Development of a new in vivo protocol through soil inoculation to investigate sugar beet resistance towards Ditylenchus dipsaci penetration

In: Nematology
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  • 1 School of Agricultural, Forest and Food Sciences (HAFL), Bern University of Applied Sciences BFH, Länggasse 85, 3052 Zollikofen, Switzerland
  • | 2 Julius Kühn Institute, Federal Research Center for Cultivated Plants, Institute for Plant Protection in Field Crops and Grassland, Messeweg 11/12, 38104 Braunschweig, Germany
  • | 3 Institute for Sugar beet Research IfZ, Holtenser Landstrasse 77, 37079 Goettingen, Germany
  • | 4 KWS SAAT SE & Co. KGaA, Grimsehlstrasse 31, 37574 Einbeck, Germany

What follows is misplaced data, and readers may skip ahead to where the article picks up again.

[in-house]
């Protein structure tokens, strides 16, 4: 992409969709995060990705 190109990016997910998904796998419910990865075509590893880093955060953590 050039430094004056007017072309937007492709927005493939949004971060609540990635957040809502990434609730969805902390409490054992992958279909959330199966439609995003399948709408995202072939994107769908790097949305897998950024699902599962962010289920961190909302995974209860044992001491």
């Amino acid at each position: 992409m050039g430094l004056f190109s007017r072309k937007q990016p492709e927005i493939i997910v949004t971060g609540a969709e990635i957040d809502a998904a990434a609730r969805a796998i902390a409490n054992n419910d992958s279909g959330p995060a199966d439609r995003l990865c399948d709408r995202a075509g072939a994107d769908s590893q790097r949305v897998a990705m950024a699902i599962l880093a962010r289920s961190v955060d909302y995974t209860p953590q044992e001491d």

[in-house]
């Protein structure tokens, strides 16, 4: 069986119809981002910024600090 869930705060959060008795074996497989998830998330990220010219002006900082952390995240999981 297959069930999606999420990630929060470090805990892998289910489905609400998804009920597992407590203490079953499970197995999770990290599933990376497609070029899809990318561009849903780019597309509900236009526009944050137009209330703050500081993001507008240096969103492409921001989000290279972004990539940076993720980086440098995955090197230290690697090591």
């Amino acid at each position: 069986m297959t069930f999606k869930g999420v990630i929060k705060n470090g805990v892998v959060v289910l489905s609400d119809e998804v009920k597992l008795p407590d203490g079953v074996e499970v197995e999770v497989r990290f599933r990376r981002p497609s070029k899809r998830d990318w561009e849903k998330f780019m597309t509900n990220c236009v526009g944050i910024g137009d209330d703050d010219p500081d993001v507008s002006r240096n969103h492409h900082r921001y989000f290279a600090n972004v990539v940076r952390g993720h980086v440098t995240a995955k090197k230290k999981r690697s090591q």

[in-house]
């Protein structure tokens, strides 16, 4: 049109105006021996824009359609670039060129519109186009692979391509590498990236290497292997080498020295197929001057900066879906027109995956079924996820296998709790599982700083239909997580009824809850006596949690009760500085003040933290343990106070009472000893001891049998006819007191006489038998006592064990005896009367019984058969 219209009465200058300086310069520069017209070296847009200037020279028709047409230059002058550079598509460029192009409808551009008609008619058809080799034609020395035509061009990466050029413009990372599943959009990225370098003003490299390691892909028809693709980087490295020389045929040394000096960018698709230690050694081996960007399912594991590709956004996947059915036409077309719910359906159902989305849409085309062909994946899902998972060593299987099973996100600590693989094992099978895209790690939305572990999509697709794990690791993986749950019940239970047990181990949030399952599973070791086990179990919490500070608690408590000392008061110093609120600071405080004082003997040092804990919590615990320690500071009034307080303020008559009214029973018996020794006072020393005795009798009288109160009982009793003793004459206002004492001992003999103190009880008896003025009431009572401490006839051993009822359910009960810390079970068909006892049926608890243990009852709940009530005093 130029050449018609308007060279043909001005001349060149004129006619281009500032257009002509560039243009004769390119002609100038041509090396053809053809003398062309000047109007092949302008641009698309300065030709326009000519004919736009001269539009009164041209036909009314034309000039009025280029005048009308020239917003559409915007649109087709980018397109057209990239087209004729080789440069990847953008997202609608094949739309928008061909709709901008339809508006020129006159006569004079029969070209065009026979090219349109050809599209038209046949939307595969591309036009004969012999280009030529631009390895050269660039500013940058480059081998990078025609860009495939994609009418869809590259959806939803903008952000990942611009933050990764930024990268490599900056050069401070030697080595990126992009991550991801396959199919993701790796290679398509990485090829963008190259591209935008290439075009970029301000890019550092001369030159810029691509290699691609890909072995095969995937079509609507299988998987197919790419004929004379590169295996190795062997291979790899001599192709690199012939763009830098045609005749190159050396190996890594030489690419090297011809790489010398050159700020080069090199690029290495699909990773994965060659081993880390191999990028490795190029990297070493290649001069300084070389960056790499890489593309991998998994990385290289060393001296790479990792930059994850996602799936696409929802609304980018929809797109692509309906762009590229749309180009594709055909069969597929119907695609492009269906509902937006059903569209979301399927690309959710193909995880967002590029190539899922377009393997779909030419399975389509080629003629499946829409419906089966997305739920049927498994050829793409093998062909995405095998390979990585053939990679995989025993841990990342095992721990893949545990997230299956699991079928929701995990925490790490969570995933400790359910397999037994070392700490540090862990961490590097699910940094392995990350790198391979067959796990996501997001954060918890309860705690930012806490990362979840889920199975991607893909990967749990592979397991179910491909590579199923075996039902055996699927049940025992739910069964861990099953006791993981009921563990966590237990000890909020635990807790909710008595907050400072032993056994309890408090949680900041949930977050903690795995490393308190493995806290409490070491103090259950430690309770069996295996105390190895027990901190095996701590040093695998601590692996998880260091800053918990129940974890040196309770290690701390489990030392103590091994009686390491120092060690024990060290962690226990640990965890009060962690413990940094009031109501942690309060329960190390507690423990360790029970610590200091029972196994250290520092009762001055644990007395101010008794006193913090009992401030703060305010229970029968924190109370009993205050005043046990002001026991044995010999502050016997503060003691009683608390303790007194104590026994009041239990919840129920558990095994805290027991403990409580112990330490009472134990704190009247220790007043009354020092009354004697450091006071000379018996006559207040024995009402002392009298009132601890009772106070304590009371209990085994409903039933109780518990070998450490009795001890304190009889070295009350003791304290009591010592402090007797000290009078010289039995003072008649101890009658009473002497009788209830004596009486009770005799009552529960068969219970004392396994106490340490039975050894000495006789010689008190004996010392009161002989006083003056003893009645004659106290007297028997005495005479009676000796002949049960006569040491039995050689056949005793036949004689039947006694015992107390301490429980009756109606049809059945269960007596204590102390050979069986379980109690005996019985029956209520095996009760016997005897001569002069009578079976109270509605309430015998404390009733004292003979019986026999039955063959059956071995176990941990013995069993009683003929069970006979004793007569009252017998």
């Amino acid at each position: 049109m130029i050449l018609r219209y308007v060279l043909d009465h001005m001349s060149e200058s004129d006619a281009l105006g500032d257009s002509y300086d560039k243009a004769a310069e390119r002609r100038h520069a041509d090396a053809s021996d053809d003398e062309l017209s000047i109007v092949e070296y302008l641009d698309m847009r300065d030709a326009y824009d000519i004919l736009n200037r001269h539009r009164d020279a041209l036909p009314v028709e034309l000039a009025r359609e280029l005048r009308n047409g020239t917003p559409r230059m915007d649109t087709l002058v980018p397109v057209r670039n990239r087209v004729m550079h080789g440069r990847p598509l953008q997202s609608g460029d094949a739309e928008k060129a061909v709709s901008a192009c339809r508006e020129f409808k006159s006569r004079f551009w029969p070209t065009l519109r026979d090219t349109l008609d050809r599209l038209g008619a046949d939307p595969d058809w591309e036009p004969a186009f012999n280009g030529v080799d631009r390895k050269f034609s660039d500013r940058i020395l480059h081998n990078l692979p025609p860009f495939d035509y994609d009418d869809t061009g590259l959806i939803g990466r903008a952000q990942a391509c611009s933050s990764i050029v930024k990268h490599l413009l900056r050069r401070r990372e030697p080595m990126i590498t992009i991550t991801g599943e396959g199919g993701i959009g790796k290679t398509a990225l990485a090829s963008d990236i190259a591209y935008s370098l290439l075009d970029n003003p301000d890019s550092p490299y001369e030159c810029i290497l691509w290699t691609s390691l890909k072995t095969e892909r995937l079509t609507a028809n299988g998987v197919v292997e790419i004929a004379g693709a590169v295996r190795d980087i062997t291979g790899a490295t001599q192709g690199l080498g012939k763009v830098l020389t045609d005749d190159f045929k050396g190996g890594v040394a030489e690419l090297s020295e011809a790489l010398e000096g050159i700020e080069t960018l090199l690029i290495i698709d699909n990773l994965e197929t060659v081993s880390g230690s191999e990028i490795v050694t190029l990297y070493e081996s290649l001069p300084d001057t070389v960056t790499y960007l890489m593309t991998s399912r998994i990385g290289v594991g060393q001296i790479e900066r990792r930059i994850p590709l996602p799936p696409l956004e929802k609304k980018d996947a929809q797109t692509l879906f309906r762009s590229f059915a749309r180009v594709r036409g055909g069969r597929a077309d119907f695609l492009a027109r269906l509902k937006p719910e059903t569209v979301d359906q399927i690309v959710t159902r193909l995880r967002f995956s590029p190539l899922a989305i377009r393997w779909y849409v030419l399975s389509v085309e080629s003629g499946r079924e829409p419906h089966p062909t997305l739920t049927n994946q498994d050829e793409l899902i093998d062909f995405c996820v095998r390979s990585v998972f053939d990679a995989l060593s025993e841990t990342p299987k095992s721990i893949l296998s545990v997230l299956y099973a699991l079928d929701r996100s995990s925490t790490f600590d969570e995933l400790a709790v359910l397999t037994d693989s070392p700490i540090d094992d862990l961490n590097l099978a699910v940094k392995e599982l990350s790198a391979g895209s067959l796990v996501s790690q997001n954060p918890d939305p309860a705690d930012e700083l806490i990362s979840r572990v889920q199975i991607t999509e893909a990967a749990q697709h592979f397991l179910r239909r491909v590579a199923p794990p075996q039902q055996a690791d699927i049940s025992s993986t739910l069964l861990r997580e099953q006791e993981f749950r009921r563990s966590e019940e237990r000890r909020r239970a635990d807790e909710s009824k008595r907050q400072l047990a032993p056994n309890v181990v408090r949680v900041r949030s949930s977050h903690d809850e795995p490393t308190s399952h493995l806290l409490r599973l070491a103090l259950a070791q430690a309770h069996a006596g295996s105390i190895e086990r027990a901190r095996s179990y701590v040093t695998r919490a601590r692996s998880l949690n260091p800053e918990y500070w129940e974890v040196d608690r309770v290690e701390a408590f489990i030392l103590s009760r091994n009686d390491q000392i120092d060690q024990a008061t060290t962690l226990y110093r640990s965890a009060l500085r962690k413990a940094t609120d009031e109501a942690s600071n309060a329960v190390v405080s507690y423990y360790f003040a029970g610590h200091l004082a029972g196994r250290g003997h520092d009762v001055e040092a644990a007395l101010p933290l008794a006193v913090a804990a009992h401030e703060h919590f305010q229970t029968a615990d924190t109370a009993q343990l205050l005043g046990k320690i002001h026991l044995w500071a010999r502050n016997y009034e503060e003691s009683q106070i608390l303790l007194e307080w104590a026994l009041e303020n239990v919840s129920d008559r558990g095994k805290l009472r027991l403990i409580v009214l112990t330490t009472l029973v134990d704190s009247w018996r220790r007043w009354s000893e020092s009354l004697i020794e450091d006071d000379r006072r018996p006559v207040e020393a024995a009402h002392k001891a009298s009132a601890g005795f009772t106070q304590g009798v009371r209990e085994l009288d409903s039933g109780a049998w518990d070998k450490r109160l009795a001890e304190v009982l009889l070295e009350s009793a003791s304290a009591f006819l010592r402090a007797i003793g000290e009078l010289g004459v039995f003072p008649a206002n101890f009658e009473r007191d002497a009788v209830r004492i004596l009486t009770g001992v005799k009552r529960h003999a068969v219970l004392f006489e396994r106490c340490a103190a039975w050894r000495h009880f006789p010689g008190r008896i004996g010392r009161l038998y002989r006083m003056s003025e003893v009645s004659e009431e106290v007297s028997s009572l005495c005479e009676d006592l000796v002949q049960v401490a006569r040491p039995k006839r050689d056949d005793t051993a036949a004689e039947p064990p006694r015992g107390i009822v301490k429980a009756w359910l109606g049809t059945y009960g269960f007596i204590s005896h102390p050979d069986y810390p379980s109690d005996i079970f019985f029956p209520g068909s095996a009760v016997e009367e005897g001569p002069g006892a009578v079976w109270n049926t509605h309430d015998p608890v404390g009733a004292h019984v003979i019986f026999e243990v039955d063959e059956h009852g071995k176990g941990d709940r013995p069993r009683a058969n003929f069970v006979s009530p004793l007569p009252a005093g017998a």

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The stem nematode, Ditylenchus dipsaci, causes severe damage in sugar beet. To date, nematode inoculation through the leaf axil has been used as the standard method to investigate D. dipsaci interaction with sugar beet under in vivo conditions. To get as close as possible to field conditions, we established a new screening mechanism to perform soil inoculation. The most suitable inoculation time point, inoculum level and positioning on sugar beet, as well as rearing process on carrots, were determined. At a 15:8°C day:night temperature regime, penetration rates of D. dipsaci were at maximum following soil inoculation at plant emergence. Up to 115 nematodes penetrated sugar beet seedlings 22 days post-planting with an inoculum level of 1000 nematodes into the soil at plant emergence. Ditylenchus dipsaci penetration rate was higher in plants with soil inoculation than with inoculation on to the leaf axil. High soil moisture increased nematode migration into seedlings when D. dipsaci inoculation was carried out in four holes 1 cm from the plant base. Rearing the nematodes for 35 days at 20°C on carrot discs resulted in an infective inoculum containing up to 50% eggs. We recommend a soil inoculation of 1000 freshly extracted nematodes per pot at plant emergence. The nematode suspension has to be previously reared for 35 days on carrot discs to obtain active D. dipsaci inoculum. This system will allow for the selection of suitable sugar beet genotypes that suppress nematode penetration, in support of breeding for resistance against D. dipsaci.

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